Writing is far more of a team effort than most readers realize. I have the privilege of belonging to a group of writers who are all clients of our wonderful, caring, and encouraging agent, Linda Glaz from the Hartline Literary Agency. We call ourselves the “Glazites.”
We give each other marketing tips, pick each other up in down moments, and cheer when one of us gets a book published. We read each other’s books, serve as critique partners, and help with marketing.
I love this group of people. I have met some of the most interesting and dedicated writers who, just like me, have lives outside our office cocoons. Rick Barry is one of those people
Rick has just launched his latest book, The Methuselah Project. I’ll share more about this imaginative book that is a mix of romance, history, and suspense at the end of this post. Rick is also a preacher and worker with a foreign mission organization that calls him overseas several times a year. I caught Rick between work and book marketing to ask him some questions about his ministry and writing.
Here’s Rick Barry:
You’ve written this fantastic novel that is a tantalizing combo of romance, suspense and fantasy. What do you do when you aren’t writing?
First, thank you for that word “fantastic.” No author can predict how his words will strike readers, so I’m pleased you enjoyed it. But my full-time work is with BIEM, a Christian ministry that seeks to evangelize through various methods the lands of the former Soviet Union.
Actually, even though we’re especially active in Ukraine, our ministry also works in Russia, Belarus, the Republic of Georgia, plus some of the Central Asian countries that end in –stan. In each place we support national church planters who have received seminary training. In some cases, our mission has helped these local churches to buy or construct the buildings they meet in. (They call it “house of prayer,” since biblically speaking the church is the people, and they conducted church services in the woods, in homes and barns even during Soviet times when it was illegal.) Since I speak Russian, my favorite way of participating is to travel in the summer and personally assist in Christian children’s camps and teen camps.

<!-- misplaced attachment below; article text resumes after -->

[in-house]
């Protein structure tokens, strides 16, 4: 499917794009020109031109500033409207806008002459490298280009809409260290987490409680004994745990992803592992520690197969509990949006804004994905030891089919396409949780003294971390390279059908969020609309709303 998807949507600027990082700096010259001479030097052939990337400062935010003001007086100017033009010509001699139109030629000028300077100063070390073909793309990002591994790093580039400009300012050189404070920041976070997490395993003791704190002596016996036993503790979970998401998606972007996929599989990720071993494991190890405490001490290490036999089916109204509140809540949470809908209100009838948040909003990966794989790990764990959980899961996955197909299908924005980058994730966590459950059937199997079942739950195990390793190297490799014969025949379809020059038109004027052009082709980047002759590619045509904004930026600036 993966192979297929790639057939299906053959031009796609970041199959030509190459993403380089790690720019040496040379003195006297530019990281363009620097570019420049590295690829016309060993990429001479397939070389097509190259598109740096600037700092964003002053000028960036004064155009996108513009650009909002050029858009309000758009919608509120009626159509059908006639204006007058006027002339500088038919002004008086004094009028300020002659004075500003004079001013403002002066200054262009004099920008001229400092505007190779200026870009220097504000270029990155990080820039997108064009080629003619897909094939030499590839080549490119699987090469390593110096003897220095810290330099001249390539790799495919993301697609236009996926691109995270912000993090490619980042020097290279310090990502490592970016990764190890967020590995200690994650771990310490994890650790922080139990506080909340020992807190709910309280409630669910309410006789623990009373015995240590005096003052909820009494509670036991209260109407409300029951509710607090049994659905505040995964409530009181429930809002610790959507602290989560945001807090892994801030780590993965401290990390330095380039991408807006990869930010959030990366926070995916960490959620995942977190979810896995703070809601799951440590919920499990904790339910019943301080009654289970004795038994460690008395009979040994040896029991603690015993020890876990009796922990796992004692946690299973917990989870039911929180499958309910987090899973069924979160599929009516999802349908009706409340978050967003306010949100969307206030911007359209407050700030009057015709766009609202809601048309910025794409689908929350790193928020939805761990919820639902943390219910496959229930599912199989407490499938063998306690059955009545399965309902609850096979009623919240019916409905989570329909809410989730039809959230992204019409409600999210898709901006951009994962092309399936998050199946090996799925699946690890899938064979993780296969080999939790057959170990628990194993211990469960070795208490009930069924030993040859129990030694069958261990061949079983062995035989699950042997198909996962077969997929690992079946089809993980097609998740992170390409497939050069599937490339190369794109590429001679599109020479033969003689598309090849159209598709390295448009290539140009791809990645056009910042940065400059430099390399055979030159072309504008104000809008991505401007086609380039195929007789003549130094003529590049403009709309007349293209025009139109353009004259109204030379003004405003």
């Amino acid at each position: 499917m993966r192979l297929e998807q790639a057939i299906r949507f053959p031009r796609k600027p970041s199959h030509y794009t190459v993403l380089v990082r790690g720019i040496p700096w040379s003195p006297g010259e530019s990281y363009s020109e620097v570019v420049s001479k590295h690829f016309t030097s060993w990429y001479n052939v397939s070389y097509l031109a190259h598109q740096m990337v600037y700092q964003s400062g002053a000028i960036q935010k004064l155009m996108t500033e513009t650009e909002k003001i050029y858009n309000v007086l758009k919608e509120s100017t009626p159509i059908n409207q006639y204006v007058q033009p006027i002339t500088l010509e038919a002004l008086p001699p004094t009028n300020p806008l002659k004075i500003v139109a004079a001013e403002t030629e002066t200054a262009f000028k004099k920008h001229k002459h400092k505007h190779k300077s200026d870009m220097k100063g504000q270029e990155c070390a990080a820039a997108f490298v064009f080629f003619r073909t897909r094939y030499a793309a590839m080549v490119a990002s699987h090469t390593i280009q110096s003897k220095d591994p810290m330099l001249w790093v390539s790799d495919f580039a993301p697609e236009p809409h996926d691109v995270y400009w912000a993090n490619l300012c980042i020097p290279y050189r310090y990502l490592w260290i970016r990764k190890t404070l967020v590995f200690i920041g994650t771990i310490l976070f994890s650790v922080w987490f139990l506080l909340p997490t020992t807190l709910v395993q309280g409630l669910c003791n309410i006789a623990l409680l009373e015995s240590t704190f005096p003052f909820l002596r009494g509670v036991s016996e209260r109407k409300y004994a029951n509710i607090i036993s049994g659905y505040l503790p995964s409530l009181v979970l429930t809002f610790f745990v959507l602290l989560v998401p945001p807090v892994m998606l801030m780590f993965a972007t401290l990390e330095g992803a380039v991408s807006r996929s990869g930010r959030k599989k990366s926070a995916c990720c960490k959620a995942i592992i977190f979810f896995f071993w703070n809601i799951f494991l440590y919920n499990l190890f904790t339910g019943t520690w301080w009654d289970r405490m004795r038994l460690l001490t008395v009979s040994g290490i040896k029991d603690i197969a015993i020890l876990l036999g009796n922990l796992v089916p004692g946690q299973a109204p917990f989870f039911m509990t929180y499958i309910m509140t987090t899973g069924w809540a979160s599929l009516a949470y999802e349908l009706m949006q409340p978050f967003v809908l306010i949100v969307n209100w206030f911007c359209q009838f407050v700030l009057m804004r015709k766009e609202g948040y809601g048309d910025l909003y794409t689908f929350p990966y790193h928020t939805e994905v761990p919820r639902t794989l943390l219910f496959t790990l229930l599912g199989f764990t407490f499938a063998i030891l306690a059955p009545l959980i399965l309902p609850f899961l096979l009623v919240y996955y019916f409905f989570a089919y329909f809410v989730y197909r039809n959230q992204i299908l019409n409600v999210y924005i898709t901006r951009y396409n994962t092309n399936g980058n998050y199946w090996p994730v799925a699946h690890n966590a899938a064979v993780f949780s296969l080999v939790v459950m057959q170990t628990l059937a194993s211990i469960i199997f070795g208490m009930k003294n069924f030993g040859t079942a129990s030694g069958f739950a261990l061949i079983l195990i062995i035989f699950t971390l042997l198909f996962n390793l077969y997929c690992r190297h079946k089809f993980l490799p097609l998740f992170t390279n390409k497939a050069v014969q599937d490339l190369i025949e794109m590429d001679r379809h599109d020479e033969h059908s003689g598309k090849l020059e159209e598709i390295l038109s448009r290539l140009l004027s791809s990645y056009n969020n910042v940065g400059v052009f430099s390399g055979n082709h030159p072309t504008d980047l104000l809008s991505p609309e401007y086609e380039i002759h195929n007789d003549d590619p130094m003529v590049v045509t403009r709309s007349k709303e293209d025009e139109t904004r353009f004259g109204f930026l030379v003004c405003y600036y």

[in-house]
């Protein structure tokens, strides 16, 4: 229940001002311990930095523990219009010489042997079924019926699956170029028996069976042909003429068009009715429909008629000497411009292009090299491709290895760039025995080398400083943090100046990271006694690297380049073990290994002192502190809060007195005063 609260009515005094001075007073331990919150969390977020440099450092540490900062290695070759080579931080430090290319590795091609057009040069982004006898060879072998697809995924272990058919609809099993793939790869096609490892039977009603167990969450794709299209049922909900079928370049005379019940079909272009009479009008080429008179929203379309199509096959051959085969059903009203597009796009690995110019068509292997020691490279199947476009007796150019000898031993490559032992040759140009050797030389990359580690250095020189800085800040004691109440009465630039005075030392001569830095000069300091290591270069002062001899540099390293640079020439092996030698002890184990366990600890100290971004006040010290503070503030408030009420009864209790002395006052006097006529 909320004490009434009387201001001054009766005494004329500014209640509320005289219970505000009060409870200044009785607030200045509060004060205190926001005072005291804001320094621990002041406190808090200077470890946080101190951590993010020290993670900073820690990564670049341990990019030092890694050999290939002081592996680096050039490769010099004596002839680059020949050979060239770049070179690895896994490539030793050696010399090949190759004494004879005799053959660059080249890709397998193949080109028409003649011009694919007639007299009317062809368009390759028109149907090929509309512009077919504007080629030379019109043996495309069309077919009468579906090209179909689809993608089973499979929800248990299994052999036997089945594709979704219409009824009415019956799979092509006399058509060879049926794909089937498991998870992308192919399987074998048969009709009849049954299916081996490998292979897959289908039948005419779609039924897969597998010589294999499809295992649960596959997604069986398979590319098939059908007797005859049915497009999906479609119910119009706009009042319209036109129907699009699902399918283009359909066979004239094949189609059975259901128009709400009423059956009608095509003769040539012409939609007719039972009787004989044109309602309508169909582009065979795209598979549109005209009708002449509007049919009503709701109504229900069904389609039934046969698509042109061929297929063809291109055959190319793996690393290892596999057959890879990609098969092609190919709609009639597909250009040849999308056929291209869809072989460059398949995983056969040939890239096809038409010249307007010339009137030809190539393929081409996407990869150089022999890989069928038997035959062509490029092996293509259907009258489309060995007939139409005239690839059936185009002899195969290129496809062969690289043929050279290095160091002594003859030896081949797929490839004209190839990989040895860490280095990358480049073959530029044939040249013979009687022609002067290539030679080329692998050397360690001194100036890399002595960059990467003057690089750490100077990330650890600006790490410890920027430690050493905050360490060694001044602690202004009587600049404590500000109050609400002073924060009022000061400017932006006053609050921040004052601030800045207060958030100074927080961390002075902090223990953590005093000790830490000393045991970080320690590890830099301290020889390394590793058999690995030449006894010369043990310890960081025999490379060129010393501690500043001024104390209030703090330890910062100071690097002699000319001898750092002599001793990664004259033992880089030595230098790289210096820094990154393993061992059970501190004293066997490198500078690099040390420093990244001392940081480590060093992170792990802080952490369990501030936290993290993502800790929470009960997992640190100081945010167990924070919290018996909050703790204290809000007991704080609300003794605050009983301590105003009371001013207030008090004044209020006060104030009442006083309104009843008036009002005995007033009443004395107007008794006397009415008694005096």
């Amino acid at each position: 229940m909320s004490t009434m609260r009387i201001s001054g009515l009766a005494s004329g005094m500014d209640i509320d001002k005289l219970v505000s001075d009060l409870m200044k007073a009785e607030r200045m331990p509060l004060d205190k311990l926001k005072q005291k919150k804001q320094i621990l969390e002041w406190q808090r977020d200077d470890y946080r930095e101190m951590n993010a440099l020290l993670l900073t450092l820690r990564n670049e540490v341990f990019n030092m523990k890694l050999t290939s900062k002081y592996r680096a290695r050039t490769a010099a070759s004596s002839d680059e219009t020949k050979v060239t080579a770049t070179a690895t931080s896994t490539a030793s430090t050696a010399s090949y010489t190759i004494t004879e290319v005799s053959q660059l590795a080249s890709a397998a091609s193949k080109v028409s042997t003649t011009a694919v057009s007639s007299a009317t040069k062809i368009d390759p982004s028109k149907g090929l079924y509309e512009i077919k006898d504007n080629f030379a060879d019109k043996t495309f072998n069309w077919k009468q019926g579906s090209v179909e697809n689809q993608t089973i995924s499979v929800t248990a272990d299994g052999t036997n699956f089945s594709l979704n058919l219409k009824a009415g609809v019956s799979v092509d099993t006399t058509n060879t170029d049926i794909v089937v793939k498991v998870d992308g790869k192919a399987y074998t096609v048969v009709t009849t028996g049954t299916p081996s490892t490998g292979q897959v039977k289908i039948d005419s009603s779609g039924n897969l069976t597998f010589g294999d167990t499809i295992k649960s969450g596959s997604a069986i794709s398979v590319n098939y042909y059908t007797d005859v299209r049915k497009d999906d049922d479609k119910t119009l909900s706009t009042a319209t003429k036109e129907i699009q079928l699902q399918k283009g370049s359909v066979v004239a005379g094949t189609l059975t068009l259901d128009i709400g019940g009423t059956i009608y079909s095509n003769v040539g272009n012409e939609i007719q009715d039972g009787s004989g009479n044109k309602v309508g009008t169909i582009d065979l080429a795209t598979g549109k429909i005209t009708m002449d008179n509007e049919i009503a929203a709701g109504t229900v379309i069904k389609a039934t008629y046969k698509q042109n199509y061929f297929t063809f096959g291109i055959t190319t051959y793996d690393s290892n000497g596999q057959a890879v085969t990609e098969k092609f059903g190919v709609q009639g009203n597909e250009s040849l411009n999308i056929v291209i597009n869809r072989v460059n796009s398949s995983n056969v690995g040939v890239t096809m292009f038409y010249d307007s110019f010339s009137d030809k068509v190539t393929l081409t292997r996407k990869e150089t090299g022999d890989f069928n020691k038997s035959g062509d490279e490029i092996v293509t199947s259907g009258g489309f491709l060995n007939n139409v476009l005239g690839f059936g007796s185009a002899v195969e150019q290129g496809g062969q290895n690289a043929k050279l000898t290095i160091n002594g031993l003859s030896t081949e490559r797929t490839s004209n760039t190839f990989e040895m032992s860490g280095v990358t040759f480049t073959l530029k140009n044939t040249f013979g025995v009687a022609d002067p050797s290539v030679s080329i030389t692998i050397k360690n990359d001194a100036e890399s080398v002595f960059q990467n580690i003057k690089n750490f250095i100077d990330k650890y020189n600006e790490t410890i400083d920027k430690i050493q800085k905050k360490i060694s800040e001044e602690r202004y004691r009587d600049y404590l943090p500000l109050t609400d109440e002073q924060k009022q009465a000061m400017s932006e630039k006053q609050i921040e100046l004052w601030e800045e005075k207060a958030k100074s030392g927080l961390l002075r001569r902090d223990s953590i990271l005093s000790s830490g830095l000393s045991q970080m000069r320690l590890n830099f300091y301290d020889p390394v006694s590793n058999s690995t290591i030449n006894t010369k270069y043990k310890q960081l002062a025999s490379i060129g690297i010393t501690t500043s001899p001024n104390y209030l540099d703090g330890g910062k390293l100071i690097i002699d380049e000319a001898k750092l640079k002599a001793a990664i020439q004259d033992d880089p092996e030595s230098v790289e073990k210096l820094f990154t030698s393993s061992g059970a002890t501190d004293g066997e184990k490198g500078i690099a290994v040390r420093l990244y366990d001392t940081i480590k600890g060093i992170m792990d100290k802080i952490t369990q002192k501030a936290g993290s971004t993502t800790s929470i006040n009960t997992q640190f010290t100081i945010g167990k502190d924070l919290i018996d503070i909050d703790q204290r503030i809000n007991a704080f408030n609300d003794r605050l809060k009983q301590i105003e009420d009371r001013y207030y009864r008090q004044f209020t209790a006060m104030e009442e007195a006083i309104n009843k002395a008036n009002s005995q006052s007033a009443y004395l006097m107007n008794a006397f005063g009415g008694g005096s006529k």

Can you tell about a specific time when you witnessed God moving within your ministry?
The most special event I was blessed to be part of happened in August 2014. I was asked to be the evening speaker each night of children’s camp. On the final night, I gave an invitation for anyone who wanted to place their faith in Jesus Christ to come to the platform. Ten came, and each prayed to confess their sins and ask the Lord to adopt them into His family, which was exciting. But for the next hour and a half, counselors and the campers themselves led other children to me, saying “This boy [or girl] also wants to trust Christ.” That lasted right up to lights out at 11:00 pm. In all, I prayed with 25 young people that evening. The Lord moved in an exciting way!
My readers often ask me where I get my ideas for my novels. How did you come up with the concept of The Methuselah Project?
The basic idea was that I wanted a character from World War 2 to end up in our present time, but still young. However, I didn’t want any sort of wacky time machine story that would be totally unbelievable. That’s how I began developing the concept of a hush-hush experiment that continued even after the war.
I’m assuming you are a World War 2 history buff. What sparked your interest in this era of history?
That happened in seventh grade when I saw the movie The Great Escape and then read Paul Brickhill’s book on which it was based. Although the film added Hollywood-style chase scenes not in the book, the basic story was true, and my young self was amazed that captured Allied airmen had gone through such experiences. Soon, I was reading book after book of people’s personal experiences during the war.
What’s the underlying spiritual take-away that you hope readers will glean from The Methuselah Project? How do you show God’s grace in the storyline?
In chapter 1, my hero Roger Greene rarely thinks about God. He trusts in himself and his flying skills. But later, after he gets shot down, through the course of events he eventually learns to trust in the God he had ignored for so long. Even when his life dangled under the control of others he learned to trust God for direction and help. I can’t go into details without spoiling the story, but by the end of the book, Roger can look back and see how God had helped him all along, even when he wasn’t thinking about God.
Thanks for the interview, Karen. It’s been a pleasure!
And thank you, Rick. We wish you the very best in the launch of your new book.
The Methuselah Project tells the story of Roger Greene who become both a WW2 prisoner and a guinea pig in a bizarre experiment. Seventy years later, Roger appears as youthful as the day he crash landed his airplane into Nazi Germany – and he is still a prisoner. Nearly insane from his long captivity, Roger finds his only hope in an old Bible. Roger finally escapes from the secret society running the Methuselah Project. His only option is to accept the help of Katherine Mueller. Can he convince her of the truth of his crazy story? Can he trust her when he discovers she works for the very organization he is trying to flee?
The Methuselah Project is available through Amazon, Barnes and Noble, www.christianbook.com or your local Christian bookseller.